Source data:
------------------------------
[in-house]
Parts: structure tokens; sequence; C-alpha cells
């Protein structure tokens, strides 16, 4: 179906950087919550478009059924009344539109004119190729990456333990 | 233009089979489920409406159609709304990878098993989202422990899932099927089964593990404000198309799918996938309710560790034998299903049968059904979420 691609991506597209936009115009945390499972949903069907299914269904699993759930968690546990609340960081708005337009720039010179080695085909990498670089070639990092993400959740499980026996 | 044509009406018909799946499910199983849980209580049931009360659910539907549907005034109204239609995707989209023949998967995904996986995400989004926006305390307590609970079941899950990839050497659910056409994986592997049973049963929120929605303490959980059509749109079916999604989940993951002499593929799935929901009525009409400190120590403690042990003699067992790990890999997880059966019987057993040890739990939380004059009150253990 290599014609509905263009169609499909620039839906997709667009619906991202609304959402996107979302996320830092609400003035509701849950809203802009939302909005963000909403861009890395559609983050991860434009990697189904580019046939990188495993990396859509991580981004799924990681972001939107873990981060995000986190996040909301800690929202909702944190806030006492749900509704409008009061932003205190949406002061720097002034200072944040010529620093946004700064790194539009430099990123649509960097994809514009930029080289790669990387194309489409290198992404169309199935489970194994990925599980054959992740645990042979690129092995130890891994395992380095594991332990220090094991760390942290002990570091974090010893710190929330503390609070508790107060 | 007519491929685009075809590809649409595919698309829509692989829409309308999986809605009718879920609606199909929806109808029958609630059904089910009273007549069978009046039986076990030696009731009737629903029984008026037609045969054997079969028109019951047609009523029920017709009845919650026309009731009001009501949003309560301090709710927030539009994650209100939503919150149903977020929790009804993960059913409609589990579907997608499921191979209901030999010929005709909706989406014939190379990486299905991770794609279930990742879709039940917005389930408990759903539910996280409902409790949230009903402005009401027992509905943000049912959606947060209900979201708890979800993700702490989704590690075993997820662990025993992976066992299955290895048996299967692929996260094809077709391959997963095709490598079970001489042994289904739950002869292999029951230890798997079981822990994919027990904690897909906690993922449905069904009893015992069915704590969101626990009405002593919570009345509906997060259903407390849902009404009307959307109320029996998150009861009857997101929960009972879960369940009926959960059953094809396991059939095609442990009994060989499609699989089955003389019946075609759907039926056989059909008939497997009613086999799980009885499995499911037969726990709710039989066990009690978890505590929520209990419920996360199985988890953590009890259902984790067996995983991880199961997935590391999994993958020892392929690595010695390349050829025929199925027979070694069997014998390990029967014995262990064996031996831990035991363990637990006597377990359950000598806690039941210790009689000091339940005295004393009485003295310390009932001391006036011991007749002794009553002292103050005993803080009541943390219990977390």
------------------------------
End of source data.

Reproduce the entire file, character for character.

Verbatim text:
[in-house]
Parts: structure tokens; sequence; C-alpha cells
């Protein structure tokens, strides 16, 4: 179906950087919550478009059924009344539109004119190729990456333990 | 233009089979489920409406159609709304990878098993989202422990899932099927089964593990404000198309799918996938309710560790034998299903049968059904979420 691609991506597209936009115009945390499972949903069907299914269904699993759930968690546990609340960081708005337009720039010179080695085909990498670089070639990092993400959740499980026996 | 044509009406018909799946499910199983849980209580049931009360659910539907549907005034109204239609995707989209023949998967995904996986995400989004926006305390307590609970079941899950990839050497659910056409994986592997049973049963929120929605303490959980059509749109079916999604989940993951002499593929799935929901009525009409400190120590403690042990003699067992790990890999997880059966019987057993040890739990939380004059009150253990 290599014609509905263009169609499909620039839906997709667009619906991202609304959402996107979302996320830092609400003035509701849950809203802009939302909005963000909403861009890395559609983050991860434009990697189904580019046939990188495993990396859509991580981004799924990681972001939107873990981060995000986190996040909301800690929202909702944190806030006492749900509704409008009061932003205190949406002061720097002034200072944040010529620093946004700064790194539009430099990123649509960097994809514009930029080289790669990387194309489409290198992404169309199935489970194994990925599980054959992740645990042979690129092995130890891994395992380095594991332990220090094991760390942290002990570091974090010893710190929330503390609070508790107060 | 007519491929685009075809590809649409595919698309829509692989829409309308999986809605009718879920609606199909929806109808029958609630059904089910009273007549069978009046039986076990030696009731009737629903029984008026037609045969054997079969028109019951047609009523029920017709009845919650026309009731009001009501949003309560301090709710927030539009994650209100939503919150149903977020929790009804993960059913409609589990579907997608499921191979209901030999010929005709909706989406014939190379990486299905991770794609279930990742879709039940917005389930408990759903539910996280409902409790949230009903402005009401027992509905943000049912959606947060209900979201708890979800993700702490989704590690075993997820662990025993992976066992299955290895048996299967692929996260094809077709391959997963095709490598079970001489042994289904739950002869292999029951230890798997079981822990994919027990904690897909906690993922449905069904009893015992069915704590969101626990009405002593919570009345509906997060259903407390849902009404009307959307109320029996998150009861009857997101929960009972879960369940009926959960059953094809396991059939095609442990009994060989499609699989089955003389019946075609759907039926056989059909008939497997009613086999799980009885499995499911037969726990709710039989066990009690978890505590929520209990419920996360199985988890953590009890259902984790067996995983991880199961997935590391999994993958020892392929690595010695390349050829025929199925027979070694069997014998390990029967014995262990064996031996831990035991363990637990006597377990359950000598806690039941210790009689000091339940005295004393009485003295310390009932001391006036011991007749002794009553002292103050005993803080009541943390219990977390």